You can observe how we did not make changes to the codebase, to our development tools or our roles in the team. Jobs descriptions and responsibilities are the same, too.

Tech/automation tools and practices

Other practices to improve the flow need tools and automation. We over time implemented continuous build, integration and then deployment practices. These implementations happened in the span of about 18 months and we’re still working on it to constantly improve.

The second way

The second way enables the constant flow of feedback from right to left in the stages of our value stream. It requires that we amplify feedback to prevent problems from happening again, or enable faster detection.

At MadLab we follow the second way trying to keep the quality closer to the source. After that a developer completes the assigned work he/she creates a pull-request. This unit of work has to be reviewed from someone else and be approved before it goes back to the master/trunk stream of development. This is a peer-review because the work is validated by a member of the team and not someone higher in the company hierarchy. With this particular activity we have lots of room for improvement but we’re working on it. DevOps is a journey that will never ends and we’ll always find something to improve. The important thing is to realize that you cannot achieve all at once but improvement will come over time.

To keep the quality close to the source we also apply the rule that whoever breaks a build is responsible to fix it as soon as possible. This way we prevent bad code to be pulled from someone else or to spread in other branches of development. Sometime we also do pair-programming that is an extreme implementation of the peer-review.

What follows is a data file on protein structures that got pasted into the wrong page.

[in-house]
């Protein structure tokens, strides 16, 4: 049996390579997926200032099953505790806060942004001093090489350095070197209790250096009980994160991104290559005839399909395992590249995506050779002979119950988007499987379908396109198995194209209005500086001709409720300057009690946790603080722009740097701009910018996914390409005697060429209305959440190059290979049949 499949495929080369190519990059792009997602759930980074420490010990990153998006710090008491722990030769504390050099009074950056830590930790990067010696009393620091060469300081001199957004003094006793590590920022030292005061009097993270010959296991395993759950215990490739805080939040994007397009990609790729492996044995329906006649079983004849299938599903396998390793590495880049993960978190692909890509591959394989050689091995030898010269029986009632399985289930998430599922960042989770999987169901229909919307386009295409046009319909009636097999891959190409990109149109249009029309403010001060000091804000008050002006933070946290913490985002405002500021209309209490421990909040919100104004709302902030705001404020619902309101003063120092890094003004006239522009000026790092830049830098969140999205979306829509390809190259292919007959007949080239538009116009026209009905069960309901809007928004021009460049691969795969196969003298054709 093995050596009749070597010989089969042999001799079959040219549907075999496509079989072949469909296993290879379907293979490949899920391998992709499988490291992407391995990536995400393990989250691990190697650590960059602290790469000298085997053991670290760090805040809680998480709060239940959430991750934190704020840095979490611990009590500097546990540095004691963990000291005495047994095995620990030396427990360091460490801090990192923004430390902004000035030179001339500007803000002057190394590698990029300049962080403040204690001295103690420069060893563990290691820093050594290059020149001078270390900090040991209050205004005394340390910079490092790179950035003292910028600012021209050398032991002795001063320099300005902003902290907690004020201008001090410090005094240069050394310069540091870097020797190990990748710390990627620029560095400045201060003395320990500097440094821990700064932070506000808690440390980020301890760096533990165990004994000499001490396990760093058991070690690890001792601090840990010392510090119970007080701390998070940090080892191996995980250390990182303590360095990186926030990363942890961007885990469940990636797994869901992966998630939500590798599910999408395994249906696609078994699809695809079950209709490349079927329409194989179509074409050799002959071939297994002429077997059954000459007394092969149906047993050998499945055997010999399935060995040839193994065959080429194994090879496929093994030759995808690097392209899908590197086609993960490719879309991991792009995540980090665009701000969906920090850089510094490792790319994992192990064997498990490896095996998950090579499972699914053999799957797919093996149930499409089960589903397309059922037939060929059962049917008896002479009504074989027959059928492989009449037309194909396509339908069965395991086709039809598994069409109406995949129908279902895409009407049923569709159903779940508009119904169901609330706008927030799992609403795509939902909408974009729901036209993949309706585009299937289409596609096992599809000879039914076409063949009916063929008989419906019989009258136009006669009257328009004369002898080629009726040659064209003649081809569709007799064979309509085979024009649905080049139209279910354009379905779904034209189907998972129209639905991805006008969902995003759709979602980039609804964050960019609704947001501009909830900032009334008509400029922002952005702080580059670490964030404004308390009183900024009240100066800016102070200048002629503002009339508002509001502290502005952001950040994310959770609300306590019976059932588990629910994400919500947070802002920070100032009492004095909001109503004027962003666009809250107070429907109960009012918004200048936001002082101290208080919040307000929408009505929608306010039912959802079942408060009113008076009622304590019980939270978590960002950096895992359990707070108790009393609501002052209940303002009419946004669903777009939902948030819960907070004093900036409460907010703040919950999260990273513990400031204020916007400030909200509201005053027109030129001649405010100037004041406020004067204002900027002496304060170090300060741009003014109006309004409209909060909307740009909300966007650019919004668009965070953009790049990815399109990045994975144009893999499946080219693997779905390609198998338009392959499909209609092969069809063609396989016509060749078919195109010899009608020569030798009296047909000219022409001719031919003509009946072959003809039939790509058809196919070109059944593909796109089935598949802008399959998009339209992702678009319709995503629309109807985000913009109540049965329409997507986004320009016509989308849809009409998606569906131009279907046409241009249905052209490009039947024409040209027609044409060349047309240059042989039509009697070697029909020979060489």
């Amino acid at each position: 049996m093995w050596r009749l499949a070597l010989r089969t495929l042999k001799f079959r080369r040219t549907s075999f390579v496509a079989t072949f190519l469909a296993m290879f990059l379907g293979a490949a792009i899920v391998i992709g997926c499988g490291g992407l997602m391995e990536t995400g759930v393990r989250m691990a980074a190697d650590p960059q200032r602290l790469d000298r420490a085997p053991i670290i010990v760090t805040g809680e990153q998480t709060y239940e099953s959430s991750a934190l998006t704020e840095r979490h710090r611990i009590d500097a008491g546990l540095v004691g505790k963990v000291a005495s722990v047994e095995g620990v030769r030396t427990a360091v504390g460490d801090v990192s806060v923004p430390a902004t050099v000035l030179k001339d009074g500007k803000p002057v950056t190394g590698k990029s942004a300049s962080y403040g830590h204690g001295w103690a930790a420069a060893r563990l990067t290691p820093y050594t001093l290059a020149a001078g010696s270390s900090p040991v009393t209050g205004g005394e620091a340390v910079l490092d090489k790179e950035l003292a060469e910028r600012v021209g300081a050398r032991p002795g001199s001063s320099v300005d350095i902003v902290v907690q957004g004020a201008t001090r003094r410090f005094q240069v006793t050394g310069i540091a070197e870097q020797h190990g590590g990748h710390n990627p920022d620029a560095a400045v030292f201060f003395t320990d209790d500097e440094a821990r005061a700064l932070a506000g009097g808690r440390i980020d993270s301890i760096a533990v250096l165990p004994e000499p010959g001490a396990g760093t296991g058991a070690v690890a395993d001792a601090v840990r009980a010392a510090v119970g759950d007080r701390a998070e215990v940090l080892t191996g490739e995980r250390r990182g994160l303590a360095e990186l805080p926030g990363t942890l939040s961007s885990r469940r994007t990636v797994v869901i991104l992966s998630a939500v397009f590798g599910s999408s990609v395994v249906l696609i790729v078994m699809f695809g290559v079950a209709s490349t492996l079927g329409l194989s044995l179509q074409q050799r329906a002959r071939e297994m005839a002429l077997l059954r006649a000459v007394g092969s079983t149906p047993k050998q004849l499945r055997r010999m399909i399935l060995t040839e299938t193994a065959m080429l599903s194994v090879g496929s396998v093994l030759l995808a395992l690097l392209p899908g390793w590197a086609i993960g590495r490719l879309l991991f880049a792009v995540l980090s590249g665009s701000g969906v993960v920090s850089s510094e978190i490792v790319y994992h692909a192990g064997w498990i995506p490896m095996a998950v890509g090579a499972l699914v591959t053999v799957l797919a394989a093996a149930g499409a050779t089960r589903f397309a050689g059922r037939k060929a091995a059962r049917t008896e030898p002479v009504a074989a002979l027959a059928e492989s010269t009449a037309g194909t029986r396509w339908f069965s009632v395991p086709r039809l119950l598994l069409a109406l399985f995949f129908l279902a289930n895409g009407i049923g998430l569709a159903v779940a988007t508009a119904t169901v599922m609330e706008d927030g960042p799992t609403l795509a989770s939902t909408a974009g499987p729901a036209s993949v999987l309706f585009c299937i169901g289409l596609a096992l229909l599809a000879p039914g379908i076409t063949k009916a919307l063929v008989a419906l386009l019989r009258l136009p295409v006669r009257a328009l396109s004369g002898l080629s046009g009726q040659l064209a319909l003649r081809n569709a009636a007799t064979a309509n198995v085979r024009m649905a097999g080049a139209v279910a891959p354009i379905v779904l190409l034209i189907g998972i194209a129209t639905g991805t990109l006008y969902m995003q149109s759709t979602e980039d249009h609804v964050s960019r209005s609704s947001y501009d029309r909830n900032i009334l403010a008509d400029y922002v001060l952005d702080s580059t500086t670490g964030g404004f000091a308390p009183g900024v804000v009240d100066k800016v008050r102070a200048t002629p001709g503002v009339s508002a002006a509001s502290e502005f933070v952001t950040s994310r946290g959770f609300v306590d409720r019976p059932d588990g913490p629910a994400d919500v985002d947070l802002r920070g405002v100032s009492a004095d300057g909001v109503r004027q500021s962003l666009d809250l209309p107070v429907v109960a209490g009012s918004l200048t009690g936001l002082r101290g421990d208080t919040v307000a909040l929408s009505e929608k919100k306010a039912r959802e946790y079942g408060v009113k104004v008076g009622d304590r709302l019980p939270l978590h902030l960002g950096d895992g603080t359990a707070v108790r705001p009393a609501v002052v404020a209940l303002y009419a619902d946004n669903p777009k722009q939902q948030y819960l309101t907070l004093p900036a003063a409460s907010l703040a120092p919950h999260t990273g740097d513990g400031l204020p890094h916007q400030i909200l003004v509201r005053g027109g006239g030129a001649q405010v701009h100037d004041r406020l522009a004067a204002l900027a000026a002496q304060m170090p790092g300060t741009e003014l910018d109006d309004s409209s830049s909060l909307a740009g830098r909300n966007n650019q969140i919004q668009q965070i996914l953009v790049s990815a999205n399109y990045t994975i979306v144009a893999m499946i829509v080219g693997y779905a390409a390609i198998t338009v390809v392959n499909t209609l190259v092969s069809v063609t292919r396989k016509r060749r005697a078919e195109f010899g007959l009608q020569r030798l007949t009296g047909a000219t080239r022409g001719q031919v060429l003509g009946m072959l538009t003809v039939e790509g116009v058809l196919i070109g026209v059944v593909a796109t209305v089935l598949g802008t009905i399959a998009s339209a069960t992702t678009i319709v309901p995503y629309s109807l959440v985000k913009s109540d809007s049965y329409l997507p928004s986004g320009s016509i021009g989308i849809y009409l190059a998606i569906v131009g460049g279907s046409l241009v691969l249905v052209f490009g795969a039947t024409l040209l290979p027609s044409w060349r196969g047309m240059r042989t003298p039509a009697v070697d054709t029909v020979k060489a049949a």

The advantage of pair programming is its gripping immediacy: it is impossible to ignore the reviewer when he or she is sitting right next to you. Most people will passively opt out if given the choice. With pair programming, that’s not possible. Each half of the pair has to understand the code, right then and there, as it’s being written. Pairing may be invasive, but it can also force a level of communication that you’d otherwise never achieve. – Jeff “Coding Horror” Atwood

The third way

The third way eanbles the creation of a high-trust culture that supports a dynamic, disciplined, and scientific approach to experimentation and risk-taking, facilitating the creation of organizational learning, both form our success and failers.

At MadLab we follow the third way trying to create a positive environment where errors are not occasions to blame someone but occasions to understand what happened and how. We try to be transparent with each other and to trust that each member of the team is working as best as he/she can. We encourage creativity:  everyone can suggest ideas to improve our way of work and every idea is discussed together. We reserve time every Monday, about two hours, to decide what we need to improve, how, and to review previous decisions to eventually stop changes that weren’t so good. We strive to improve something every two weeks: it can be a small thing (better comments on commits) or something bigger (let’s start with mandatory peer-review).

Wrap up

Change can happen and the best way to do it is with evolutionary steps: some big, and some small. DevOps is spreading fast because it is based on the successful principles and lessons learned from manufacturing, high-reliability organization, high-trust management models, and other that have brought us to the state of the art we know today. DevOps is the outcome of applying the most trusted principles from the domain of physical manufacturing and leadership to the IT value stream (Lean, Theory Of Constraint, Toyota Production System and many others).

Based on my little experience with DevOps I can only encourage you to all try to apply the Three Ways with your team.


The Phoenix Project